Resting in modern Uttar Pradesh is one of the earliest extant free-standing Hindu temples in the Indian subcontinent. Deogarh, also known as Devagadh or Luacchagira, dates to the late 5th century CE. The main attraction is the Dashavatara temple devoted to the numerous incarnations of the god Vishnu.
The Dashavatara, ‘ten incarnations,’ temple rests on top of a ruinous platform but much of its original art is still present on the square, brick building. Built during the Gupta-period, the sculpture is often cited as one of the premier examples of early Hindu iconography. The extant square temple is about 5 meters long on each side. Beneath it, the square plinth once had smaller shrines in each corner, adhering to the well-known panchayatana, or ‘five-shrine’ plan that the Guptas and post-Guptas made famous.
Facing west is Deogarh’s doorway, an elaborately sculpted piece of art. Many pieces from the temple itself and its plinth have either been lost to time or placed in museums. Each of the outside walls carry distinct themes relating to Vishnu in his avatara, or ‘incarnation’ forms. Niches made for large relief-images are book-ended by ornate stone pillars. Besides the major forms of Vishnu, the site features 22 of his minor forms as well. The main temple does not seem to discriminate between major and minor forms as each niche presents one or the other equally prominently. The south niche displays Vishnu reclining on the cosmic serpent Ananta while the east niche displays the sages Nara and Narayana, two minor forms. Some scholars date the images and architecture more broadly based on the shared features between this site and the Buddhist site at Sarnath outside of Varanasi, which also had a major construction period during this time. At one time, each of the niches were capped by stone chadyas, or ‘awnings’ but these have been lost or are severely damaged like the temple’s superstructure.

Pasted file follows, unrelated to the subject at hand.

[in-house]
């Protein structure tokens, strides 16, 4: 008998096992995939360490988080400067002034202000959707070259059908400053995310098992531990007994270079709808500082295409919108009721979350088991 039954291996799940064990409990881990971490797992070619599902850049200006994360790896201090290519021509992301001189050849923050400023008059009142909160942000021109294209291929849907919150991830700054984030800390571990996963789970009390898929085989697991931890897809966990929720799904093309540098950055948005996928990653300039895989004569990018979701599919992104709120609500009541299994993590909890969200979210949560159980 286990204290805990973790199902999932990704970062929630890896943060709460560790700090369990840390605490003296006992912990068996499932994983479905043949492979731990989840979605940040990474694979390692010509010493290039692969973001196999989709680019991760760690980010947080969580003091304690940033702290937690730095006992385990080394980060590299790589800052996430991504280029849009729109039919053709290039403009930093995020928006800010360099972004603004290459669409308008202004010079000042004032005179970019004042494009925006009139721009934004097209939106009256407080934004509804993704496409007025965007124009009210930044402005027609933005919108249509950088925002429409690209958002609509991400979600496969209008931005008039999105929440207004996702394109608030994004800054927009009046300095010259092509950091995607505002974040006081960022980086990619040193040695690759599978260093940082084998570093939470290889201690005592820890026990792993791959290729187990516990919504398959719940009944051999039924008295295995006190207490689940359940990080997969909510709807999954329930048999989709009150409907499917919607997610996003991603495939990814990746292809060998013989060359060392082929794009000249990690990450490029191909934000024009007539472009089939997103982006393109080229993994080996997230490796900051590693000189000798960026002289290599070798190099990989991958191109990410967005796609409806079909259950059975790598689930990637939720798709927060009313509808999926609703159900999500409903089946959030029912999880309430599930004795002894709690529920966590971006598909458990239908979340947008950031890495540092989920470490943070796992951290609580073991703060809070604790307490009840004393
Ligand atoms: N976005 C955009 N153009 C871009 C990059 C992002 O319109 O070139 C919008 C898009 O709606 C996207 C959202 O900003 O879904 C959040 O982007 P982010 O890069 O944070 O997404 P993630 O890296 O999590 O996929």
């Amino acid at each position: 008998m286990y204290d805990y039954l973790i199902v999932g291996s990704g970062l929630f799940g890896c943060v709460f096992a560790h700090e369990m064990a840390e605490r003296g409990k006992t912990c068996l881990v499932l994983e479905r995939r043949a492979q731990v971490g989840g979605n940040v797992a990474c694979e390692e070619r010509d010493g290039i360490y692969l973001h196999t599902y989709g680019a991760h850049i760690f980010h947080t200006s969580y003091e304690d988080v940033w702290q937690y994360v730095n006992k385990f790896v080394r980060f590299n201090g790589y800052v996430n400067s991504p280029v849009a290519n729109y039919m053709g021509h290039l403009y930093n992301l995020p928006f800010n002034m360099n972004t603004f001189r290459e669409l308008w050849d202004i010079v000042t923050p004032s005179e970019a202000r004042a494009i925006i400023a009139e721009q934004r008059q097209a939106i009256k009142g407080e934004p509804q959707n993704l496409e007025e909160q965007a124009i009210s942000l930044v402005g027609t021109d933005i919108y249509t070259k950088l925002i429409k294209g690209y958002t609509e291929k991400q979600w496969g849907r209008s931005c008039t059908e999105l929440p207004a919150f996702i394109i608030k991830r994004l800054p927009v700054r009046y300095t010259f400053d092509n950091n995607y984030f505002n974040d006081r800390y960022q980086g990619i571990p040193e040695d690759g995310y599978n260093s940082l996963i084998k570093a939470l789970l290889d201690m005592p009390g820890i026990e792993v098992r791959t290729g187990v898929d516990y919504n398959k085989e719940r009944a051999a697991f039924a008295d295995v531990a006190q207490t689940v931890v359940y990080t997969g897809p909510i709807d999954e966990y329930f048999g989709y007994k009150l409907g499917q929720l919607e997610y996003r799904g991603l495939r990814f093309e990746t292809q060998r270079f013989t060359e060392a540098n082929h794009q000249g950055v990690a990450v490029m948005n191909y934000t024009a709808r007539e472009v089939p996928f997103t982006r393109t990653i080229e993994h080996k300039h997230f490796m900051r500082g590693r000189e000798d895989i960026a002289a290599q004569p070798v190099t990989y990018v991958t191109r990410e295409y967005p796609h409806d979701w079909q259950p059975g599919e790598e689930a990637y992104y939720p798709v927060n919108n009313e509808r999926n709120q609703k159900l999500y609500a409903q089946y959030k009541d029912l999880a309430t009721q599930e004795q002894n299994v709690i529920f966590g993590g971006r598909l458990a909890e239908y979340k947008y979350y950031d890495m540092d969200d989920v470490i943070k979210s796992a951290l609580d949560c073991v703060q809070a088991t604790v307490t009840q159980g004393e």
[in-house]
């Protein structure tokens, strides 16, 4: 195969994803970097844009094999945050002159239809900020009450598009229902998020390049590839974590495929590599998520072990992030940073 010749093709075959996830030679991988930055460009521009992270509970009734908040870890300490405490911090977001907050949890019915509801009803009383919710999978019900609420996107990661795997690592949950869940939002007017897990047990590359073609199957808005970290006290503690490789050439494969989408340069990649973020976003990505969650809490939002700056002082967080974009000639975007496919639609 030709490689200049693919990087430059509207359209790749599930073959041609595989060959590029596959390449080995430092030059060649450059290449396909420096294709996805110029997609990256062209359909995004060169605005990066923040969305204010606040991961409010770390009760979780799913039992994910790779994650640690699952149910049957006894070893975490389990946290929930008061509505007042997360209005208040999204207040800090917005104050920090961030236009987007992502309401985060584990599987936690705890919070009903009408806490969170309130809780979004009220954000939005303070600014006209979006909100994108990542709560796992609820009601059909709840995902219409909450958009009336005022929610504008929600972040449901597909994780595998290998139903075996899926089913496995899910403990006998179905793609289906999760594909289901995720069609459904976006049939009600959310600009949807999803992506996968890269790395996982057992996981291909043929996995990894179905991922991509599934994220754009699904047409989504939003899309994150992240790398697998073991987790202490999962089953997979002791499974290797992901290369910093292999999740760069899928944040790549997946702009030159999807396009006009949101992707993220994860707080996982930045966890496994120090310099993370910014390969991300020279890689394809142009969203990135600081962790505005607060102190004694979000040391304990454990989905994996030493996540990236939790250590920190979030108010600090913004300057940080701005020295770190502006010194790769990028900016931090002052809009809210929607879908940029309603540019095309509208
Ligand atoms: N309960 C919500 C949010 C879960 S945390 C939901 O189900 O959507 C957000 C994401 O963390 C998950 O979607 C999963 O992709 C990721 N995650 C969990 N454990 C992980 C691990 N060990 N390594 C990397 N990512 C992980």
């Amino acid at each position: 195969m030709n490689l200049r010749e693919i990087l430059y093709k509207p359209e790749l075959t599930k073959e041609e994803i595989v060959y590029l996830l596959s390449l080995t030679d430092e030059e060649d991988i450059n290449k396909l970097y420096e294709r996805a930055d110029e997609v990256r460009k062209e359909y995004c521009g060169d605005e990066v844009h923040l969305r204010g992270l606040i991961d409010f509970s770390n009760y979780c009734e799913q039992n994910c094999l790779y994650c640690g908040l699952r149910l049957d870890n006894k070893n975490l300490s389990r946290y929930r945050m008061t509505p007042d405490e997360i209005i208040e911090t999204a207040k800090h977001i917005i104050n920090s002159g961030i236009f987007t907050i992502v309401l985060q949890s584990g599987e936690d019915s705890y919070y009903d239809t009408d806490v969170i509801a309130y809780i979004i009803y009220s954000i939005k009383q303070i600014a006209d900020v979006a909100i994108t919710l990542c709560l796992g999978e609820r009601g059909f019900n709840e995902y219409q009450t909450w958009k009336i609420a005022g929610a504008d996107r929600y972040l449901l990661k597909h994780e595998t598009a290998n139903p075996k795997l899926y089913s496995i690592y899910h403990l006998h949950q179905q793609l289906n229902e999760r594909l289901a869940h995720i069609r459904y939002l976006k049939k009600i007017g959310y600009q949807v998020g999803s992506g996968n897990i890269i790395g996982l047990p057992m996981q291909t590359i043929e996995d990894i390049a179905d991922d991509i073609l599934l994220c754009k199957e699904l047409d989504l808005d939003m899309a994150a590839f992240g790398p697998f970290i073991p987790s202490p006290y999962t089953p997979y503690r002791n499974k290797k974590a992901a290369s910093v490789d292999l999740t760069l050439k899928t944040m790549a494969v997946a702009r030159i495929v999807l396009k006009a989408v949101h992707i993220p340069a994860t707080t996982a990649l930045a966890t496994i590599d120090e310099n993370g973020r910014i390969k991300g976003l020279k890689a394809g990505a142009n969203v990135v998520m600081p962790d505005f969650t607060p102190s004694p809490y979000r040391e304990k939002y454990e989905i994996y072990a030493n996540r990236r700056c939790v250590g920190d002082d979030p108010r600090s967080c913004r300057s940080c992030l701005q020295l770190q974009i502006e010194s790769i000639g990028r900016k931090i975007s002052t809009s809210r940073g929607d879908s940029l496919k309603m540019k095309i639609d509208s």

The Vishnu Stories
The name “Deogarh” is derived from the Sanskrit compound “deva-garbha,” meaning “the Lord’s inner chamber.” The Lord of the site is clearly Lord Vishnu who rose to even greater prominence during the Gupta period. Devotees of Lord Vishnu typically looked to him for safety and also for his creative power. Most of his themes can easily be seen in the various artistic representations of the temple. All of these scenes on the outside of the square temple are in direct contrast to the main chamber, which is altogether windowless, thus giving it an aura of distinction and importance. However, the main object of worship of the main shrine, or ‘garbha,’ is lost, so any attempt to analyze it in relation to the rest of the art and architecture is speculation only. All that may be assumed is that the main chamber housed a large image of Vishnu which may have been removed by the local priests to prevent it from being defaced or even stolen. Overall, the main theme of the shrine is an attempt to display the grand and diverse nature of Vishnu, whose numerous forms have protected and preserved the world and universe for all eternity.
The north niche’s image features an elephant and a serpent, or ‘naga,’ engaged in battle. Vishnu rides above the scene on his vehicle Garuda, the celestial bird. Vishnu is swooping down riding on Garuda in order to save the elephant from certain demise. Upon the site of the great Lord and his bird, the Naga and Nagini (‘female serpent’) are folding their hands in devotion. However, it is very clear that prior to Vishnu’s arrival the two serpents were quarreling with the elephant as their bodies are twirled around his legs. It is unclear if the serpents are asking for forgiveness or are simply worshipping Vishnu. Above the whole scene, celestial nymphs watch in amazement. The theme here is obvious: Vishnu is a savior to those in need, even animals. In relation to the rest of the temple, this niche would be the first one encountered if one were to circumambulate the temple beginning from the main shrine.
Following the circumambulatory path, the east niche features the twin sages Nara and Narayana, who together form the 4th incarnation of Vishnu according to the tradition. The image shows the two sages conducting great penance as they sit underneath trees upon rocks in what appears to be an ashram. The sages are easily identifiable based on their matted hair, which is a typical iconographic and real feature for sages in Hinduism. They are each wearing deerskin on their backs. Above them is the goddess Lakshmi, the known consort for Lord Vishnu. She is being showered by elephants who are bestowing upon her royalty and wealth. The theme of this panel is Vishnu as an ascetic with great powers. In ancient India, ascetics were thought to possess tremendous power obtained through austerity.